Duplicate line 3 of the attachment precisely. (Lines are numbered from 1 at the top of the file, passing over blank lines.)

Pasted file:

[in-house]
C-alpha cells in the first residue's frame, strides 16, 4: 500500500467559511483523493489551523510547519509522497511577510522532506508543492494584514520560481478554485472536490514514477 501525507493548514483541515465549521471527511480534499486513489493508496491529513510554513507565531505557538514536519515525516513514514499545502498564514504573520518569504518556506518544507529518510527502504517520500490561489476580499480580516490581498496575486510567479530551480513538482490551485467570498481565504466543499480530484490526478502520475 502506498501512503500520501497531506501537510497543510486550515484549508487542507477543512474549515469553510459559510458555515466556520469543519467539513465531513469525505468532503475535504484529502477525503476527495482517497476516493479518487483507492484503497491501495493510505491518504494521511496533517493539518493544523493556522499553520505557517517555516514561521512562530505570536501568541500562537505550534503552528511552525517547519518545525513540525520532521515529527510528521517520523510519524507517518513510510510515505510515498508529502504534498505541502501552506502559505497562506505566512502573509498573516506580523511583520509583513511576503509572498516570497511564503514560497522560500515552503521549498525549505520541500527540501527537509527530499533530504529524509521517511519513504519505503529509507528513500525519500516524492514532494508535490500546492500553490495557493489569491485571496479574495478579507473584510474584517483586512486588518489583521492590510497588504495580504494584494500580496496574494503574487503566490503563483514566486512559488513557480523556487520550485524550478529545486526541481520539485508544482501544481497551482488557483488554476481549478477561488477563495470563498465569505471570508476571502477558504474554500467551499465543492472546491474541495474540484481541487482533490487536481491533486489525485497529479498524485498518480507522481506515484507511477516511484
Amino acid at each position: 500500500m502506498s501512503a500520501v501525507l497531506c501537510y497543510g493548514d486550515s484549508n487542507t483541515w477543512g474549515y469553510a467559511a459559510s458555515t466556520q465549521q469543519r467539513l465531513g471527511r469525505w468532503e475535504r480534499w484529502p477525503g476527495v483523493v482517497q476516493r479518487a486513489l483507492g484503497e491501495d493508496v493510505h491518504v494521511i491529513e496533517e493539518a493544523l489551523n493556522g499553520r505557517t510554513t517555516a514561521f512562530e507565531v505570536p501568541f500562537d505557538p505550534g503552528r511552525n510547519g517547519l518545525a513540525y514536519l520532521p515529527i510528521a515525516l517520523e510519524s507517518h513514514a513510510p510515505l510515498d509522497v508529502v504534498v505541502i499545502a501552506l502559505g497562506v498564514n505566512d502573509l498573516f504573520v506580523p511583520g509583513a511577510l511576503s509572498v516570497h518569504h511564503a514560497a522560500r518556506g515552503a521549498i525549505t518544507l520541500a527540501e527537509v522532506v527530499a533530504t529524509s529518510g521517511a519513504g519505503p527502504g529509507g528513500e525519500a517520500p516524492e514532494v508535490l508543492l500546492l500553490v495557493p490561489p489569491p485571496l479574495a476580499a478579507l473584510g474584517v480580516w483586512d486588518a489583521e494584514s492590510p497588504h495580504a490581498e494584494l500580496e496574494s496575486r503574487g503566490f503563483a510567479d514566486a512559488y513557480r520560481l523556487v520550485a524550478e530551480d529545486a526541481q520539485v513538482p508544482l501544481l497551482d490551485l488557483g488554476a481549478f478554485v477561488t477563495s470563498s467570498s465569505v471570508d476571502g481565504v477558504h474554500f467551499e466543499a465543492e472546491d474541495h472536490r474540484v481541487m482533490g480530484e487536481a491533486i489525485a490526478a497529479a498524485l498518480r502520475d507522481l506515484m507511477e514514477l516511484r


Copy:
Amino acid at each position: 500500500m502506498s501512503a500520501v501525507l497531506c501537510y497543510g493548514d486550515s484549508n487542507t483541515w477543512g474549515y469553510a467559511a459559510s458555515t466556520q465549521q469543519r467539513l465531513g471527511r469525505w468532503e475535504r480534499w484529502p477525503g476527495v483523493v482517497q476516493r479518487a486513489l483507492g484503497e491501495d493508496v493510505h491518504v494521511i491529513e496533517e493539518a493544523l489551523n493556522g499553520r505557517t510554513t517555516a514561521f512562530e507565531v505570536p501568541f500562537d505557538p505550534g503552528r511552525n510547519g517547519l518545525a513540525y514536519l520532521p515529527i510528521a515525516l517520523e510519524s507517518h513514514a513510510p510515505l510515498d509522497v508529502v504534498v505541502i499545502a501552506l502559505g497562506v498564514n505566512d502573509l498573516f504573520v506580523p511583520g509583513a511577510l511576503s509572498v516570497h518569504h511564503a514560497a522560500r518556506g515552503a521549498i525549505t518544507l520541500a527540501e527537509v522532506v527530499a533530504t529524509s529518510g521517511a519513504g519505503p527502504g529509507g528513500e525519500a517520500p516524492e514532494v508535490l508543492l500546492l500553490v495557493p490561489p489569491p485571496l479574495a476580499a478579507l473584510g474584517v480580516w483586512d486588518a489583521e494584514s492590510p497588504h495580504a490581498e494584494l500580496e496574494s496575486r503574487g503566490f503563483a510567479d514566486a512559488y513557480r520560481l523556487v520550485a524550478e530551480d529545486a526541481q520539485v513538482p508544482l501544481l497551482d490551485l488557483g488554476a481549478f478554485v477561488t477563495s470563498s467570498s465569505v471570508d476571502g481565504v477558504h474554500f467551499e466543499a465543492e472546491d474541495h472536490r474540484v481541487m482533490g480530484e487536481a491533486i489525485a490526478a497529479a498524485l498518480r502520475d507522481l506515484m507511477e514514477l516511484r